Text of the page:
Editor’s note: This is the first in a four-part series on substance use recovery. September is National Recovery Month, sponsored by the Substance Abuse and Mental Health Services Administration (SAMHSA). To learn about your options for recovery and get connected to resources, visit YourLifeIowa.org.
When Stacy Hale was “in the grips” of her addiction to methamphetamine, all she cared about was her next high — nothing else mattered. Not her kids, not her home, not her job — or lack thereof.
“It’s a self-made prison is what it is,” she said. “The last 10 years of using (meth), I was just walking around as an empty person. I had no joy. Nothing. Sometimes I felt like a robot.”
After battling with addiction her entire adult life, Hale walked into the YWCA of Fort Dodge for substance use treatment on April 9, 2016. All she had was a backpack full of dirty clothes and a desire to escape that “self-made prison” for good.
Hale was 16 when she tried meth for the first time. She’d used marijuana and alcohol before, but this was the first “hard” drug she tried.
“Right away, I was addicted right away to meth,” she said.
At the time, Hale was a teen mother and attending an alternative high school in Des Moines. That’s where she started spending time with classmates she describes as “troubled.” One day, those troubled friends invited her to use meth with them.
“I didn’t think about not doing it,” Hale said. The addiction was immediate. “I liked how this made me feel and I just always wanted more.”
At 22, Hale moved to Fort Dodge because she liked the schools for her two children — whom she had custody of at the time — and because it was closer to her kids’ grandparents. Hale had a few periods in her life where she didn’t use drugs for an extended period of time, and for a while, this was one of them.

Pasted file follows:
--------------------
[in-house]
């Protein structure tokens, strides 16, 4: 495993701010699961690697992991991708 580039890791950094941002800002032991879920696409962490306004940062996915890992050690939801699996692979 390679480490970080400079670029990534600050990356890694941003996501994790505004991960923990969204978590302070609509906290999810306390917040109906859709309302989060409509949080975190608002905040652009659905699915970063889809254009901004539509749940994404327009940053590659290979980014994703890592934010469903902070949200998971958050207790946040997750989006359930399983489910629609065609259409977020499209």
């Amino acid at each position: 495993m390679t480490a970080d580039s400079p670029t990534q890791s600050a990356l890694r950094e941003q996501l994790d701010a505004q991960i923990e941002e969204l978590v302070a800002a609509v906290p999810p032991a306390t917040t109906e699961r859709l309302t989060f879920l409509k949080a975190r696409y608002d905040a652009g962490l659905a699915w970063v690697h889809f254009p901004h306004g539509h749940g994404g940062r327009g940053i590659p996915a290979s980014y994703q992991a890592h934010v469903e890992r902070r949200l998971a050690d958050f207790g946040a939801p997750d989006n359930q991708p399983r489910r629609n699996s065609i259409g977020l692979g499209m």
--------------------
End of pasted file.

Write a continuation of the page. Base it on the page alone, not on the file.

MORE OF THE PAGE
Hale earned her GED and began attending college at Iowa Central Community College. She wasn’t using drugs, but she was drinking heavily and partying with her classmates.
Eventually, Hale began using methamphetamine again. She started finding excuses for why her kids would need to spend the night at their grandparents’ so she could use meth. By this time, she had three young kids and the Department of Human Services got involved.
“Today, looking back on it, I can thank them because I was not a good mom,” Hale said.
After DHS took the children, they went to live with their grandparents permanently. “I’m thankful for their grandparents because they gave them what they needed. I was just very unstable. I was not reliable — all those things that come along with addiction.”
Over the years and through her recovery journey, Hale has been able to restore some of those broken relationships with her older children. Her oldest daughter is 26 and lives in Webster City.
“She was just at my house last Sunday,” Hale said. “We grilled and I spent time with my grandbaby. In recovery, I’ve learned to be present and not focus on the things that happened in the past.”
Hale’s oldest son lives in Fort Dodge and she talks to him from time to time. She has a 17-year-old son she hasn’t seen in many years and hasn’t had any contact with him, but she hopes that could change one day. Her youngest daughter lives with her in Fort Dodge.
“I’m grateful for what I have,” Hale said. “I don’t have all my kids in my life, but maybe someday that will be different. I have learned in recovery that I can’t dwell on the ‘what ifs?’ I just need to be present, and that’s what I’m doing.”
Hale first entered treatment for her addiction in 2006. After graduating the program, she moved into the YWCA of Fort Dodge, which she said was more like a homeless shelter at the time, until she was accepted into a transitional housing program and moved into a place of her own.
“That first day, as I was moving in, I saw people that I used to hang out with and I got high that day,” she said. “We were moving in boxes and getting high.”
Before moving into her new apartment that day, Hale had been “clean” from drugs for five-and-a-half months and regularly attended recovery meetings. And then she started hanging out with people she now says she shouldn’t have, which then “veered” her back to where she was before.
“I had started gaining things back in my life,” she said. “And then I lost them right away — I have kids that were removed from my care that I never got back. I had family that didn’t want to talk to me.”